In years of good rainfall the Southern Riverina offered plentiful
pastures and opportunities for the graziers who were settling the
land in the latter part of the 1800s.
The region was prime sheep and wool country, with
the many creeks and streams providing good water
supplies for stock.
“Being proud of his flock or herd, the
settler gives it every attention. Then come
the periods of low rainfall, and the
animals are starved by the ravages of
drought. Drastic losses by death mean
economic failures; the settler is unable to
meet his liabilities, and in consequence,
finds himself in difficulties for several seasons
until better times place him in a more
“A Pioneer’s Tribute”, MJ Ryan Moulamein NSW
Water for the Thirsty Inland
Regular droughts led individual landowners to begin
experimenting with irrigation, using steam driven
pumps and weirs on larger rivers and creeks.
Violent conflict with downstream neighbours often
followed; some resorted to explosives to remove
weirs and release water which had been held up.
As early as the 1870s landholders began lobbying the
NSW Government for water conservation dams and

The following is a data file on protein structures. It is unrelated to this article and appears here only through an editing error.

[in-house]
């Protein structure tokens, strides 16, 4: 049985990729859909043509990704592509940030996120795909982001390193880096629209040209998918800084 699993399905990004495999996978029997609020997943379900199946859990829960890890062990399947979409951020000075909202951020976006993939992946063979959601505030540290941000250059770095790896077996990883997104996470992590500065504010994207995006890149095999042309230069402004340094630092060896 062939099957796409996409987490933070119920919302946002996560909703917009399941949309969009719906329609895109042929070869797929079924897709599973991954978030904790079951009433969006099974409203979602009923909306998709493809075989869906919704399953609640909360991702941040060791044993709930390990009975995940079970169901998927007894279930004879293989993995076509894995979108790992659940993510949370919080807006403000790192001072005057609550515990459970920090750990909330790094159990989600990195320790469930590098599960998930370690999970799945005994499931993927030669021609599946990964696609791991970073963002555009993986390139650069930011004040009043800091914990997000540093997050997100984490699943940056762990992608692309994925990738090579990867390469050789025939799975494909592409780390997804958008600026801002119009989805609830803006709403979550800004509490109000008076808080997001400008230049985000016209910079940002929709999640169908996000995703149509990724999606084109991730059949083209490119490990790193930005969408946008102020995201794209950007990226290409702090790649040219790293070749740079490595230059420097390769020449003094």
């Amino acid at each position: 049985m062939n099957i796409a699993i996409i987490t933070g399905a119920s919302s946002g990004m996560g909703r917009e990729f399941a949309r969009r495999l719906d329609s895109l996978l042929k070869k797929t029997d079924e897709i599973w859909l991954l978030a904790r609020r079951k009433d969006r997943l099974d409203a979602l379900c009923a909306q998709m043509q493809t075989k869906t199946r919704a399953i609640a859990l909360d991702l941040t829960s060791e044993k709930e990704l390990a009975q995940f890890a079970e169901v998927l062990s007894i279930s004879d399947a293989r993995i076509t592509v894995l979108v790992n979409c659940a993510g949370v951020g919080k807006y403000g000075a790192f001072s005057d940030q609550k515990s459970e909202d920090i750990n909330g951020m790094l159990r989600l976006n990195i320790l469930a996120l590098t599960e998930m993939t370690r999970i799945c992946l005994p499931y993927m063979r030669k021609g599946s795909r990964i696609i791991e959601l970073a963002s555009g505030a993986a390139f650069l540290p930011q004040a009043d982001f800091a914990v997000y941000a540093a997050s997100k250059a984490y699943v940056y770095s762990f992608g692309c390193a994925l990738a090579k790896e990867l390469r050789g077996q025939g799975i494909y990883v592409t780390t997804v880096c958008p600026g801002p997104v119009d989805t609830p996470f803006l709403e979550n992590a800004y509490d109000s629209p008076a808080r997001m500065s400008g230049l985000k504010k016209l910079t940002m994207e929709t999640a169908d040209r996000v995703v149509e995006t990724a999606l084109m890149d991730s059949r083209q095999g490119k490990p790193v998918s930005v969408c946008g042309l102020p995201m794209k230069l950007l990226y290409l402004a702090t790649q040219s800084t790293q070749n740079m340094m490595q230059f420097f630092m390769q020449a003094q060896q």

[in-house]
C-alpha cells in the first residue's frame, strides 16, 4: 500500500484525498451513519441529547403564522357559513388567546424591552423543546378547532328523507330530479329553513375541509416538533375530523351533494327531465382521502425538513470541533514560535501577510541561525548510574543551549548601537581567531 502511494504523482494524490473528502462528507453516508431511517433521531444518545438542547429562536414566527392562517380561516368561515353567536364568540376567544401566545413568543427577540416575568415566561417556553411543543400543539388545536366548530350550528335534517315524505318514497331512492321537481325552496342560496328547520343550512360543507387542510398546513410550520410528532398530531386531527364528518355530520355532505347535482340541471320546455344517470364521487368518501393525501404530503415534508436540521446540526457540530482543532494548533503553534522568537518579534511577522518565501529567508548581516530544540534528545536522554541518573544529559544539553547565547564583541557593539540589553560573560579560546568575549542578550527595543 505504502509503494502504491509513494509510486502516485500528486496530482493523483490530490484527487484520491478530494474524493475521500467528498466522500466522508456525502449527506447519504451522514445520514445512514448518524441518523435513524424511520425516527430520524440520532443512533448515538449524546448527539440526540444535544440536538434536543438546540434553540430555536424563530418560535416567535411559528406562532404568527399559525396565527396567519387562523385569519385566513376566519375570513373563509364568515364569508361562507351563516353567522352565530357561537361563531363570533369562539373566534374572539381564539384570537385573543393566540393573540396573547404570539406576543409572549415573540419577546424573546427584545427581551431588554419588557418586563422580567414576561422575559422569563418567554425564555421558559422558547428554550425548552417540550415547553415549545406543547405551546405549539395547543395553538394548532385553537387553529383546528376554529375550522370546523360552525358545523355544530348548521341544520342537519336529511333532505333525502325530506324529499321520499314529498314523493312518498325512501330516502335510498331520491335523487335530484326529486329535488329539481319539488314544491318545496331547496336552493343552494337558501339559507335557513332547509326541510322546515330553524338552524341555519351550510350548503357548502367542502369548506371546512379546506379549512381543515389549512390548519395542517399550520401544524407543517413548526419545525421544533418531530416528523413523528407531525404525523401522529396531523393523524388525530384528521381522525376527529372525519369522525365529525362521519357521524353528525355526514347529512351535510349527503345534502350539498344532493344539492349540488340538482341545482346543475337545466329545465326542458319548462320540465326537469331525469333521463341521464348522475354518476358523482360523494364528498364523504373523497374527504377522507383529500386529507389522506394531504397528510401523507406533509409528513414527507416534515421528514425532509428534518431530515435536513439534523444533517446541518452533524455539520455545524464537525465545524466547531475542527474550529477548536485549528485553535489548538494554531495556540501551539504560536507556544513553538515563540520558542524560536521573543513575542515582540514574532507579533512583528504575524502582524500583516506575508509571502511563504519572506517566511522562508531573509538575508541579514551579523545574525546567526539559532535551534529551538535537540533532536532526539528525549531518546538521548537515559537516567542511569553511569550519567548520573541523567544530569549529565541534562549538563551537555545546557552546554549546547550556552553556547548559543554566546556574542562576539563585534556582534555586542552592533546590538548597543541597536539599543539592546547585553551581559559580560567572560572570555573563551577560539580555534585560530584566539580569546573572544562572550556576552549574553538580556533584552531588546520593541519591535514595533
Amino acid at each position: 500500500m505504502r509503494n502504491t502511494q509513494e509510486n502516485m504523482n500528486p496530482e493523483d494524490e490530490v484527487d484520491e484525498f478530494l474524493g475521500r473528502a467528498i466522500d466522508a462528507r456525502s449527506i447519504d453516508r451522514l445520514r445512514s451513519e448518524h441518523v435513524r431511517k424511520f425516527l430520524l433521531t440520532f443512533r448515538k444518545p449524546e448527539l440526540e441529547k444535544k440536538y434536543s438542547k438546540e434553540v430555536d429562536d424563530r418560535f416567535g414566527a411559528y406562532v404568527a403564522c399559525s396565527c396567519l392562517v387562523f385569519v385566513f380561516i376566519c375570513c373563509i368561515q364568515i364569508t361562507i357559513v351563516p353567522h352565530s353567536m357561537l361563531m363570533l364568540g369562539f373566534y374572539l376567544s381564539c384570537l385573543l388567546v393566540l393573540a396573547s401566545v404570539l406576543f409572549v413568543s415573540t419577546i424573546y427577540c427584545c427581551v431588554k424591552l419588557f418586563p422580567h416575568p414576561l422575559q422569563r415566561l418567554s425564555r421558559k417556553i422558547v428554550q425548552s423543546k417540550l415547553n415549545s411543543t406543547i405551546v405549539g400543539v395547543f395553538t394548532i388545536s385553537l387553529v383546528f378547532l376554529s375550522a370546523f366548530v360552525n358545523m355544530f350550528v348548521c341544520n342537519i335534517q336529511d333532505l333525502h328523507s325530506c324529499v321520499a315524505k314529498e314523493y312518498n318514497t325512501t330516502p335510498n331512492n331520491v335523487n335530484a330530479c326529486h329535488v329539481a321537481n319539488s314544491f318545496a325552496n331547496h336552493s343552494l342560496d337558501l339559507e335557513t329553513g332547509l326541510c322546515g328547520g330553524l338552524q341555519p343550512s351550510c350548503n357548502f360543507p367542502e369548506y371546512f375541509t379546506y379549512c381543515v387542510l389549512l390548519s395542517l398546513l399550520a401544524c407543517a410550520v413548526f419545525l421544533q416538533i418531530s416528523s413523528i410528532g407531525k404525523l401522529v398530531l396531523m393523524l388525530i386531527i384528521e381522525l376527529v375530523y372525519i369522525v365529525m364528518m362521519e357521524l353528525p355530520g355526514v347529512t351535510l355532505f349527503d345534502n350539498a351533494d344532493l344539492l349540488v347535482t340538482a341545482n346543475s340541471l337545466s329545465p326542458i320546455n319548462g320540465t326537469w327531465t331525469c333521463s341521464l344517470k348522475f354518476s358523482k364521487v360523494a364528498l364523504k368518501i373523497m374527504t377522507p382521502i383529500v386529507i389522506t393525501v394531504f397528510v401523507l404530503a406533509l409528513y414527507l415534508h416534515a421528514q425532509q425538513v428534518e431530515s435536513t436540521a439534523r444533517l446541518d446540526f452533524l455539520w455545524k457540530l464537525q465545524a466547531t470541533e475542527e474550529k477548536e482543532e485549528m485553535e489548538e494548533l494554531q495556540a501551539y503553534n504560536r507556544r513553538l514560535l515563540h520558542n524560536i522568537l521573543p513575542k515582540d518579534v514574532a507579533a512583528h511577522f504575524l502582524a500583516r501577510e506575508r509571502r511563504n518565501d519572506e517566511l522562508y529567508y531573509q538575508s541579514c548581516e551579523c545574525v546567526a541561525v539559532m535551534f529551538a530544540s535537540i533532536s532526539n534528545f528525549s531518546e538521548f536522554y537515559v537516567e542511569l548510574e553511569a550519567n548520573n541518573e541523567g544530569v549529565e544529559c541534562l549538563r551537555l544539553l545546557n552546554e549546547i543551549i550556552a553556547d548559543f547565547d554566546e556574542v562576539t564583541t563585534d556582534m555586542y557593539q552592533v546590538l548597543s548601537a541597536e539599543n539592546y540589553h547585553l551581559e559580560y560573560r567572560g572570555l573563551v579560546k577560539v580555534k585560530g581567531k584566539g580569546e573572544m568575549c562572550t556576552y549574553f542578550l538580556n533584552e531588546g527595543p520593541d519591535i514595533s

The drought from 1895 to 1902 was particularly
severe and decimated many pastoral enterprises. But
at the same time the States had joined the Federation
of the nation, from 1901.
For landholders in the Southern Riverina this
seemed to offer some promise that an agreement on
the use of the Murray River’s waters for irrigation
would soon follow.
On rural properties landholders
were usually well prepared for
drought with windmills and
large underground rainwater
However many town
residents found themselves
relying on water supplies carted
in from elsewhere.
During several years of drought
in the early 1900s Finley
dependent on the Tocumwal
Carts like the one pictured
above were used to carry
water from the train to
people’s homes. Water was
then transferred from the
cart – bucket by bucket – into
household rainwater tanks.
The Finley engineering firm
JT Close was among those
producing a popular range of
JF Furphy & Sons, based in
Shepparton, was another well
known manufacturer. Photo: State Water Archives Collection.